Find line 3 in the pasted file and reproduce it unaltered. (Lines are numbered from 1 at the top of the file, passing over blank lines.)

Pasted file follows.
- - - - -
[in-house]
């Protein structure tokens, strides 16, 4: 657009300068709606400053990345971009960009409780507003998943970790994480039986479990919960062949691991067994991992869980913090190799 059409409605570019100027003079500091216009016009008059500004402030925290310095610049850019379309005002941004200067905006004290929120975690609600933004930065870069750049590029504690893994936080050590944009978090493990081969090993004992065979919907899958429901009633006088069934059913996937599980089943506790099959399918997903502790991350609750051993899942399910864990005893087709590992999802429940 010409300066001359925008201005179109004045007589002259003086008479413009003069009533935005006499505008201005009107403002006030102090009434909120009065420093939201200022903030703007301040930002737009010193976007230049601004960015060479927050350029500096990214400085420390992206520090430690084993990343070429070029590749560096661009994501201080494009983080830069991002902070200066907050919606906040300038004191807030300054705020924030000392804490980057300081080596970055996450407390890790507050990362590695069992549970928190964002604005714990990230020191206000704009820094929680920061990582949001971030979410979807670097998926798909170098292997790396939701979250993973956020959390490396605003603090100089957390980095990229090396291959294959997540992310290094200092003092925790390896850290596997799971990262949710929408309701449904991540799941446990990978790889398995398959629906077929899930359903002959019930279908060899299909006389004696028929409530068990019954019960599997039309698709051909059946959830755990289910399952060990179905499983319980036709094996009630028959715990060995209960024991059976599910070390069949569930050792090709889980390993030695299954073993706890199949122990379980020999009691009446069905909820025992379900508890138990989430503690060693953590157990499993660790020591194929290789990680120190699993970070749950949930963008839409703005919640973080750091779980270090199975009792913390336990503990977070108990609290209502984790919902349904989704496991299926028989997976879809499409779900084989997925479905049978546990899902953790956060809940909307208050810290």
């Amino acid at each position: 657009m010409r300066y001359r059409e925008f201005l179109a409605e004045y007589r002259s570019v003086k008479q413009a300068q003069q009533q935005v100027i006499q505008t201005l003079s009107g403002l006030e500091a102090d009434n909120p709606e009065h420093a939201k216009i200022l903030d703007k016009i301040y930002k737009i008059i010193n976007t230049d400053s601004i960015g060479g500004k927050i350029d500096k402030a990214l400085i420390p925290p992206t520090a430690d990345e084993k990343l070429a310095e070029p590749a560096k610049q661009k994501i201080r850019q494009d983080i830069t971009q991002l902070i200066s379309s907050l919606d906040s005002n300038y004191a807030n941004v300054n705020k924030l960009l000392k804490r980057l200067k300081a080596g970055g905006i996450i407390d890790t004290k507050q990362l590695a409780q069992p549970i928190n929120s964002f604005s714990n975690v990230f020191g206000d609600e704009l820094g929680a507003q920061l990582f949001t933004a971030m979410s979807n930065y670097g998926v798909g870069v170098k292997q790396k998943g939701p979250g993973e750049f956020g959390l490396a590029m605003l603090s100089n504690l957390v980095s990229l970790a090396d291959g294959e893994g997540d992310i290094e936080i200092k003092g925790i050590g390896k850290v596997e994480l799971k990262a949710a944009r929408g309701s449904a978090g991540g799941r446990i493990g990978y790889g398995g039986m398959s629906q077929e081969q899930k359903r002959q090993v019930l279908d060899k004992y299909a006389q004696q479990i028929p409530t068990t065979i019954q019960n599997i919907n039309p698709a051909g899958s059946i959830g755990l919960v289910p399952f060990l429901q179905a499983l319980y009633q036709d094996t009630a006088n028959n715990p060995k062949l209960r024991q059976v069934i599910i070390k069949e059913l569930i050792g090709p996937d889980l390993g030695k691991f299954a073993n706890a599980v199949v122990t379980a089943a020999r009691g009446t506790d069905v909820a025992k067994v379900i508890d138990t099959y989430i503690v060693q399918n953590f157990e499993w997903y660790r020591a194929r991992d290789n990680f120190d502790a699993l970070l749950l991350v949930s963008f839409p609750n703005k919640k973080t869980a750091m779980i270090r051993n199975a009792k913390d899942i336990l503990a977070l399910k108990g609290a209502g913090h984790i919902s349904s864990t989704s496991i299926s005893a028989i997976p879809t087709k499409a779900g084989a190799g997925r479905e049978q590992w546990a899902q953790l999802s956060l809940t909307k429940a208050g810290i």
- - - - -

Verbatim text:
């Amino acid at each position: 657009m010409r300066y001359r059409e925008f201005l179109a409605e004045y007589r002259s570019v003086k008479q413009a300068q003069q009533q935005v100027i006499q505008t201005l003079s009107g403002l006030e500091a102090d009434n909120p709606e009065h420093a939201k216009i200022l903030d703007k016009i301040y930002k737009i008059i010193n976007t230049d400053s601004i960015g060479g500004k927050i350029d500096k402030a990214l400085i420390p925290p992206t520090a430690d990345e084993k990343l070429a310095e070029p590749a560096k610049q661009k994501i201080r850019q494009d983080i830069t971009q991002l902070i200066s379309s907050l919606d906040s005002n300038y004191a807030n941004v300054n705020k924030l960009l000392k804490r980057l200067k300081a080596g970055g905006i996450i407390d890790t004290k507050q990362l590695a409780q069992p549970i928190n929120s964002f604005s714990n975690v990230f020191g206000d609600e704009l820094g929680a507003q920061l990582f949001t933004a971030m979410s979807n930065y670097g998926v798909g870069v170098k292997q790396k998943g939701p979250g993973e750049f956020g959390l490396a590029m605003l603090s100089n504690l957390v980095s990229l970790a090396d291959g294959e893994g997540d992310i290094e936080i200092k003092g925790i050590g390896k850290v596997e994480l799971k990262a949710a944009r929408g309701s449904a978090g991540g799941r446990i493990g990978y790889g398995g039986m398959s629906q077929e081969q899930k359903r002959q090993v019930l279908d060899k004992y299909a006389q004696q479990i028929p409530t068990t065979i019954q019960n599997i919907n039309p698709a051909g899958s059946i959830g755990l919960v289910p399952f060990l429901q179905a499983l319980y009633q036709d094996t009630a006088n028959n715990p060995k062949l209960r024991q059976v069934i599910i070390k069949e059913l569930i050792g090709p996937d889980l390993g030695k691991f299954a073993n706890a599980v199949v122990t379980a089943a020999r009691g009446t506790d069905v909820a025992k067994v379900i508890d138990t099959y989430i503690v060693q399918n953590f157990e499993w997903y660790r020591a194929r991992d290789n990680f120190d502790a699993l970070l749950l991350v949930s963008f839409p609750n703005k919640k973080t869980a750091m779980i270090r051993n199975a009792k913390d899942i336990l503990a977070l399910k108990g609290a209502g913090h984790i919902s349904s864990t989704s496991i299926s005893a028989i997976p879809t087709k499409a779900g084989a190799g997925r479905e049978q590992w546990a899902q953790l999802s956060l809940t909307k429940a208050g810290i």